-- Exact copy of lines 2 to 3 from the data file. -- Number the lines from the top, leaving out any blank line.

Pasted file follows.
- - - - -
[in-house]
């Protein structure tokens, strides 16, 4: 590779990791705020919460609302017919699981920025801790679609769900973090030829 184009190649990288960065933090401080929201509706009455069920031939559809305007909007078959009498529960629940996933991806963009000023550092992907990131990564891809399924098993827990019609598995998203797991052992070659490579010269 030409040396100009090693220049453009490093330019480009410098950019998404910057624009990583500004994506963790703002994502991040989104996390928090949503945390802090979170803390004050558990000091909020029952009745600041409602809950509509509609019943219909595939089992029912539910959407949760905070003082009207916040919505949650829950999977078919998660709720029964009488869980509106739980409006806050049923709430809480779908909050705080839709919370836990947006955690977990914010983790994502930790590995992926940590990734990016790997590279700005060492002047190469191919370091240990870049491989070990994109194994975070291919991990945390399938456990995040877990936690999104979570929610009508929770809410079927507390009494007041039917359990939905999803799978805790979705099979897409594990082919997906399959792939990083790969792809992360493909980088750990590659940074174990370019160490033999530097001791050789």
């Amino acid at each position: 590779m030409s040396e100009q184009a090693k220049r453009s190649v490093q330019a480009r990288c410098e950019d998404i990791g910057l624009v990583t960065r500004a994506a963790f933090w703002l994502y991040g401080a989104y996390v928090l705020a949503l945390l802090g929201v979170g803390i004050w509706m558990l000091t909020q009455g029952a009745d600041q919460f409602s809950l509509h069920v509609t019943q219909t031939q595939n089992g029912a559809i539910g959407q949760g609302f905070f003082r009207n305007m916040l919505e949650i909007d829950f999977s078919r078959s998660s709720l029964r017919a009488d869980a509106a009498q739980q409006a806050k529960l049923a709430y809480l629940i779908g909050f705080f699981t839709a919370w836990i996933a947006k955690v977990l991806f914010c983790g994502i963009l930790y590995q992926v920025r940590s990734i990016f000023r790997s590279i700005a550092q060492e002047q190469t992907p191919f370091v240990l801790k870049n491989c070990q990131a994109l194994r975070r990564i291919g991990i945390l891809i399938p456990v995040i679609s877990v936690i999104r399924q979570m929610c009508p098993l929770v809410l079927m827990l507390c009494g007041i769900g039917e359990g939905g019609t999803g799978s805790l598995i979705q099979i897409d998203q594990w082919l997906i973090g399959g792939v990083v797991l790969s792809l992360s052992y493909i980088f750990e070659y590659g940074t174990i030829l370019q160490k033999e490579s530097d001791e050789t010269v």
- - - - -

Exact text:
């Protein structure tokens, strides 16, 4: 590779990791705020919460609302017919699981920025801790679609769900973090030829 184009190649990288960065933090401080929201509706009455069920031939559809305007909007078959009498529960629940996933991806963009000023550092992907990131990564891809399924098993827990019609598995998203797991052992070659490579010269 030409040396100009090693220049453009490093330019480009410098950019998404910057624009990583500004994506963790703002994502991040989104996390928090949503945390802090979170803390004050558990000091909020029952009745600041409602809950509509509609019943219909595939089992029912539910959407949760905070003082009207916040919505949650829950999977078919998660709720029964009488869980509106739980409006806050049923709430809480779908909050705080839709919370836990947006955690977990914010983790994502930790590995992926940590990734990016790997590279700005060492002047190469191919370091240990870049491989070990994109194994975070291919991990945390399938456990995040877990936690999104979570929610009508929770809410079927507390009494007041039917359990939905999803799978805790979705099979897409594990082919997906399959792939990083790969792809992360493909980088750990590659940074174990370019160490033999530097001791050789």
């Amino acid at each position: 590779m030409s040396e100009q184009a090693k220049r453009s190649v490093q330019a480009r990288c410098e950019d998404i990791g910057l624009v990583t960065r500004a994506a963790f933090w703002l994502y991040g401080a989104y996390v928090l705020a949503l945390l802090g929201v979170g803390i004050w509706m558990l000091t909020q009455g029952a009745d600041q919460f409602s809950l509509h069920v509609t019943q219909t031939q595939n089992g029912a559809i539910g959407q949760g609302f905070f003082r009207n305007m916040l919505e949650i909007d829950f999977s078919r078959s998660s709720l029964r017919a009488d869980a509106a009498q739980q409006a806050k529960l049923a709430y809480l629940i779908g909050f705080f699981t839709a919370w836990i996933a947006k955690v977990l991806f914010c983790g994502i963009l930790y590995q992926v920025r940590s990734i990016f000023r790997s590279i700005a550092q060492e002047q190469t992907p191919f370091v240990l801790k870049n491989c070990q990131a994109l194994r975070r990564i291919g991990i945390l891809i399938p456990v995040i679609s877990v936690i999104r399924q979570m929610c009508p098993l929770v809410l079927m827990l507390c009494g007041i769900g039917e359990g939905g019609t999803g799978s805790l598995i979705q099979i897409d998203q594990w082919l997906i973090g399959g792939v990083v797991l790969s792809l992360s052992y493909i980088f750990e070659y590659g940074t174990i030829l370019q160490k033999e490579s530097d001791e050789t010269v």